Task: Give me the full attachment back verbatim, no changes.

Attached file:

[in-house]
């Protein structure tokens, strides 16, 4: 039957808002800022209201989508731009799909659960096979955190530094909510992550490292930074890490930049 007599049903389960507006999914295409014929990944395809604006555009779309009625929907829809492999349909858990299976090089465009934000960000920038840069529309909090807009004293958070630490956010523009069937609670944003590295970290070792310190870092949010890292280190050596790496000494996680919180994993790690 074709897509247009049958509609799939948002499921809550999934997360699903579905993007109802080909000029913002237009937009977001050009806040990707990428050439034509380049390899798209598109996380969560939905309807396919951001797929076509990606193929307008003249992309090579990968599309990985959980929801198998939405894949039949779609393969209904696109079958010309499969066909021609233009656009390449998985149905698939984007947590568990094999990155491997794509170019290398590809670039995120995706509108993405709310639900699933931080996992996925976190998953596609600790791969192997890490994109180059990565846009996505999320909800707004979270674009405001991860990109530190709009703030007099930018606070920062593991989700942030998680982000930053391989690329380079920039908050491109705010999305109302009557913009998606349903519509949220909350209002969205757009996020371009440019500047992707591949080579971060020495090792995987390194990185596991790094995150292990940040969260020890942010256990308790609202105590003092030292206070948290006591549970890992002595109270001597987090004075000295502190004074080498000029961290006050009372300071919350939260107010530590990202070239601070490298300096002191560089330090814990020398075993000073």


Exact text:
[in-house]
């Protein structure tokens, strides 16, 4: 039957808002800022209201989508731009799909659960096979955190530094909510992550490292930074890490930049 007599049903389960507006999914295409014929990944395809604006555009779309009625929907829809492999349909858990299976090089465009934000960000920038840069529309909090807009004293958070630490956010523009069937609670944003590295970290070792310190870092949010890292280190050596790496000494996680919180994993790690 074709897509247009049958509609799939948002499921809550999934997360699903579905993007109802080909000029913002237009937009977001050009806040990707990428050439034509380049390899798209598109996380969560939905309807396919951001797929076509990606193929307008003249992309090579990968599309990985959980929801198998939405894949039949779609393969209904696109079958010309499969066909021609233009656009390449998985149905698939984007947590568990094999990155491997794509170019290398590809670039995120995706509108993405709310639900699933931080996992996925976190998953596609600790791969192997890490994109180059990565846009996505999320909800707004979270674009405001991860990109530190709009703030007099930018606070920062593991989700942030998680982000930053391989690329380079920039908050491109705010999305109302009557913009998606349903519509949220909350209002969205757009996020371009440019500047992707591949080579971060020495090792995987390194990185596991790094995150292990940040969260020890942010256990308790609202105590003092030292206070948290006591549970890992002595109270001597987090004075000295502190004074080498000029961290006050009372300071919350939260107010530590990202070239601070490298300096002191560089330090814990020398075993000073």